Georgetown satisfies glass worker's artistic needs

Among an outcropping of artists in old industrial Georgetown is Robert Woldow's fusion glass studio. A tall, wiry gentleman with a salt and pepper crewcut, Woldow moves about his studio, a spacious former storage room. Known as ArtsCraft Seattle, Woldow's workshop is located on the ground floor of a red brick Georgian brewery building which the artist says he chose hands down over studio space in other neighborhoods with larger, more established artist communities.

"I like to be closer to input than output," Woldow asserted. "I need light, power, water, space."

According to Woldow, glass work uses toxic substances and can produce fumes that are more compatible with a light industrial environment.

"When my products are finished I can take them to customers in Pioneer Square or wherever they happen to be," said Woldow.

He feels other Georgetown art works such as Artcore Studios, Jem Art Center, and Image Custom Ironwork have probably chosen Georgetown for similar reasons.

Becoming an artist

According to Woldow, the discovery of his true calling as an artist was an unexpected find as he approached middle age. Born and raised near Philadelphia, Woldow moved to California where he majored in economics and political science at Stanford in the late 1970's. Finishing his education, Woldow had a variable career as a congressional aide, then as a mutual funds underwriter, and later as the owner and manager of a successful travel agency.

After selling the travel agency, Woldow said he was left with a "nice cushion to play with" for the rest of his life. He and his partner decided to move to Arizona where they began to discover, admire, and collect glass art work.

By the time he relocated to Arizona Woldow was in his late forties and described himself as, "the last person in the world to ever think of myself as an artist." He recalled that, as a child, he had always liked arts and crafts but did not consider himself good at them. In fact, he could not draw.

Watching glass artists in Arizona, Robert felt drawn to try his hand at the craft. But when he finally phoned his mother to tell her he had decided to become a glass artist, she thought he was joking.

"Everyone has always told me I had good taste," Woldow noted. "I knew what I liked. I could visualize a high quality product."

He says he was "seduced" by the challenge of making something that would please him.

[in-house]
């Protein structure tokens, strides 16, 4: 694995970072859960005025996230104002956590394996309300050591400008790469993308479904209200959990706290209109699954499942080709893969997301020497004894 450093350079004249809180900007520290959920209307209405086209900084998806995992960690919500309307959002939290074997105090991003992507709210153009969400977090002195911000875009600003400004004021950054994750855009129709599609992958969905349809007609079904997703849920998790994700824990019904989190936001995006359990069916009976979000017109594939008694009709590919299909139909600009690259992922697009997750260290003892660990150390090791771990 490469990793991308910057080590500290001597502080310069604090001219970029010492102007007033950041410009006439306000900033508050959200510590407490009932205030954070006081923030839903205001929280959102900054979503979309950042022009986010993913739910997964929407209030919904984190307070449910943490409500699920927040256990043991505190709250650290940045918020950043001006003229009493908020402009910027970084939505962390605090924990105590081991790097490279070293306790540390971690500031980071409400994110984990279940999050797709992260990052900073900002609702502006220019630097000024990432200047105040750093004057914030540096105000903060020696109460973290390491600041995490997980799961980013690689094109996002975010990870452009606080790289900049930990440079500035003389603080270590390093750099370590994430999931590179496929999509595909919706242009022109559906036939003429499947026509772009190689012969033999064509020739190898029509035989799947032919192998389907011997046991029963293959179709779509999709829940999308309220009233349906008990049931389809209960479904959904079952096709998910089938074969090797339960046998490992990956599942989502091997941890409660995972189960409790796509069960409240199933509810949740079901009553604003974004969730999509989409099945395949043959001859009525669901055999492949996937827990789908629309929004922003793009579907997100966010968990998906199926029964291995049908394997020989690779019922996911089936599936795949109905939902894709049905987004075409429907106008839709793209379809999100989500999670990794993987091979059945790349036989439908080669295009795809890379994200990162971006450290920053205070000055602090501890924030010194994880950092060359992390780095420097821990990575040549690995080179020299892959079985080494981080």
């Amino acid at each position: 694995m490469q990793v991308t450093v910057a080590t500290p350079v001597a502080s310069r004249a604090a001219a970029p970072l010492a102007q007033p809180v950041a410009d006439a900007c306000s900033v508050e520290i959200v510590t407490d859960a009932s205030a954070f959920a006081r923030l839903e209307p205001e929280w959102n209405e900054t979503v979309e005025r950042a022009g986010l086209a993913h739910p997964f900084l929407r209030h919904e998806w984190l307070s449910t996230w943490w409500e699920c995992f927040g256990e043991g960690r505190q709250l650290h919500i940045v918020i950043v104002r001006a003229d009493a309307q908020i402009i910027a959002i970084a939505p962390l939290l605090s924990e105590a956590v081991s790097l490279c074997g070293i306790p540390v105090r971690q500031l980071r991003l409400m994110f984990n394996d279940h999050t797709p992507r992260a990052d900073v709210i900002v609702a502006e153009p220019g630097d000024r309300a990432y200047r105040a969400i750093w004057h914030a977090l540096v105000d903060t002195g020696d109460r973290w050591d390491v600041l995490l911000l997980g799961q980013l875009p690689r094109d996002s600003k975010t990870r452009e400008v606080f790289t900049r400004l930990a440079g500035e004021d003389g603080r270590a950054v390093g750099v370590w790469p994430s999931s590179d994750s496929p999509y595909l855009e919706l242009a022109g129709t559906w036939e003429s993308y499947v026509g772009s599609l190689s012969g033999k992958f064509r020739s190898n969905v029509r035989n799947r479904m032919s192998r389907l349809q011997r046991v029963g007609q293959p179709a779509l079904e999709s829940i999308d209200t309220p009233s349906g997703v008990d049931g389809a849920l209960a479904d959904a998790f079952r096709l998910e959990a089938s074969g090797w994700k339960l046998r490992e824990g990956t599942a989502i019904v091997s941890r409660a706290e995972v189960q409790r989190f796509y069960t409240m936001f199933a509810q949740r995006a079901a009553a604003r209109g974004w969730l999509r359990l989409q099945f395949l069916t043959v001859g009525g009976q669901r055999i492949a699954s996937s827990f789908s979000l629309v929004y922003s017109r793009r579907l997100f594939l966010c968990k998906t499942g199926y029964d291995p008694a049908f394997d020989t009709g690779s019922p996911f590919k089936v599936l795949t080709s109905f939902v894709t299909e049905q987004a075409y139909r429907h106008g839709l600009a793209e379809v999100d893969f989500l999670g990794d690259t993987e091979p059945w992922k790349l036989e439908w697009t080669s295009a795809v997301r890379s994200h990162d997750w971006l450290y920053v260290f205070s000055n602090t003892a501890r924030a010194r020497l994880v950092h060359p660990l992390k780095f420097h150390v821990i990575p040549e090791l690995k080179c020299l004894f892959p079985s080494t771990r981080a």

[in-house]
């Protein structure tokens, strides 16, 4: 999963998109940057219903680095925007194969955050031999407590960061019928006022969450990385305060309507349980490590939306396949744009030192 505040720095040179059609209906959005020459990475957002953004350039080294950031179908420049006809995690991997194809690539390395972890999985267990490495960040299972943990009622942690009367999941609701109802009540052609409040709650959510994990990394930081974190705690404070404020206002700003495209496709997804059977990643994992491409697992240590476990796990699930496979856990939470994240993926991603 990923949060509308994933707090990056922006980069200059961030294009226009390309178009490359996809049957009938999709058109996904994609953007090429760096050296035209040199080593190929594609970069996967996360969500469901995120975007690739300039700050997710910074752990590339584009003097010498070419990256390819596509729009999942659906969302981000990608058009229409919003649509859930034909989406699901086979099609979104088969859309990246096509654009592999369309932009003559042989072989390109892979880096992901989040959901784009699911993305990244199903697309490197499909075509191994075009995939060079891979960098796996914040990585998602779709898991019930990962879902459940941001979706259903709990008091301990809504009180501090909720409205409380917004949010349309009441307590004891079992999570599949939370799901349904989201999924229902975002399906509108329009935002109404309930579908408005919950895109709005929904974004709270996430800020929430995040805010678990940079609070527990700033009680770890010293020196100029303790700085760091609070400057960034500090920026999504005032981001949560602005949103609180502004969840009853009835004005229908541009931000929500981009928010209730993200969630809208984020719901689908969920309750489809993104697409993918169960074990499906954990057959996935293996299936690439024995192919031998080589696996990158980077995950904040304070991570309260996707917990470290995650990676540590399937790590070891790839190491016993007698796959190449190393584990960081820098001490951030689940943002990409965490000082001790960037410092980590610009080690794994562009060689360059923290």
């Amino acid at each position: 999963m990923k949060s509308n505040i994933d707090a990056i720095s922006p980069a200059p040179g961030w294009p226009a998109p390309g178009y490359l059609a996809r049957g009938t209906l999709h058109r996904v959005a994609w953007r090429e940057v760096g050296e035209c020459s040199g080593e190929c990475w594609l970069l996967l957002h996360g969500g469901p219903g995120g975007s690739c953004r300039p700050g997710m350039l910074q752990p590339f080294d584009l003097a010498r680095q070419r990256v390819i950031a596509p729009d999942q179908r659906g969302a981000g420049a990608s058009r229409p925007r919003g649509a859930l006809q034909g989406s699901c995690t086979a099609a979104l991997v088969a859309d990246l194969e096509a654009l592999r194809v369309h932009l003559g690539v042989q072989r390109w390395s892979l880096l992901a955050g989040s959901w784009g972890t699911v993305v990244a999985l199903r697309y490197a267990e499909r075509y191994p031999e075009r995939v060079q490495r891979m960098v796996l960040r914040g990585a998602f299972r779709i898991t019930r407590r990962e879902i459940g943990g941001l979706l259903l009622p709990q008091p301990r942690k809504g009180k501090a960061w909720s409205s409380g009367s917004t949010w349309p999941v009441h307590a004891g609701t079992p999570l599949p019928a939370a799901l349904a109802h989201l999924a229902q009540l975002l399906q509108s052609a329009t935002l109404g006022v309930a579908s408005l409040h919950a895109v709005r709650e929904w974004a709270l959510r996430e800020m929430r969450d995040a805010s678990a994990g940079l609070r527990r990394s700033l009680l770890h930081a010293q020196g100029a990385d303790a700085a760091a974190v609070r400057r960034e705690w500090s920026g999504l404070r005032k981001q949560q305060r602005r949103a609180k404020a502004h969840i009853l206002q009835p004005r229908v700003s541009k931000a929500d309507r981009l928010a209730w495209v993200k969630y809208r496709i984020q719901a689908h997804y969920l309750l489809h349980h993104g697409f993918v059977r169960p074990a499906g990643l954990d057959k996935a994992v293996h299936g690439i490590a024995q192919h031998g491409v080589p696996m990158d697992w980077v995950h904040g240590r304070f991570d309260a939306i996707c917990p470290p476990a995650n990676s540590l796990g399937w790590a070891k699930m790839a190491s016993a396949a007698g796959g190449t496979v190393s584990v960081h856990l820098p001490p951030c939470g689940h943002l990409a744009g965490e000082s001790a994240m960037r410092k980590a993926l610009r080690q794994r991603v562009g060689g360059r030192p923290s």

"I have always been a numbers person, and fusing glass is about using your mind, plotting a strategy involving time, temperature, and fusing schedules," asserted Woldow. "The artist plots a sequence of events using heat and gravity to coax the glass into taking shape."

Woldow hated the hot summers in Arizona, so he and his partner took a trip to Seattle around five years ago with the idea of looking for a new home. During the trip Robert learned that the Pratt Fine Arts Center would be offering classes in glass blowing and fusion.

He signed up for the classes and commuted here from Phoenix for several weeks until he and his partner could move to Seattle. A year later he opened the studio in Georgetown.

His hard work and dedication has paid off, for Woldow's first major show will appear from April 21 to May 29 at Avalon Glassworks at 2914 SW Avalon Way in West Seattle. "Woldow's work expresses strong geometry and vivid color," said Avalon's Shannon Felix. "It's fascinating, intricate, and shows high contrast."

The pieces on display at Avalon will be functional art works such as platters, trays and bowls, but they are intended for primarily decorative purposes. Woldow produced them by cutting thin layers of glass, slumping them on a mold and placing them in a kiln for many hours in accordance with strategically planned timing and temperature.

"It is a continually experimental process," Woldow noted. "My current work explores the discipline of line control, varying from strictly ordered parallel symmetry to unrestrained interwoven flows. Each piece starts with strips of glass cut to an identical width and laid on edge. Like Pandora's Box, what emerges - success or failure, beauty or beast - is recognized only when the lid is lifted."

He likens the glass medium to "an evil mistress - seductive and temperamental, strong but delicate, sharp yet smooth. . . The results (like the evil mistress) range from serene to severe."

Woldow says he prefers his work to be seen as "more clever than beautiful."

Woldow's Avalon Glassworks exhibit features smaller functional pieces priced at less than $300. However, Woldow envisions that, during the next phase of his career, he will produce larger, glass-sculpture works priced at around $3,000.

Until then Woldow believes the import market will soon provide a demand for his smaller works of art. But whether its small or big, Woldow asserted the seductive nature of glass work continually challenges him to greater heights.

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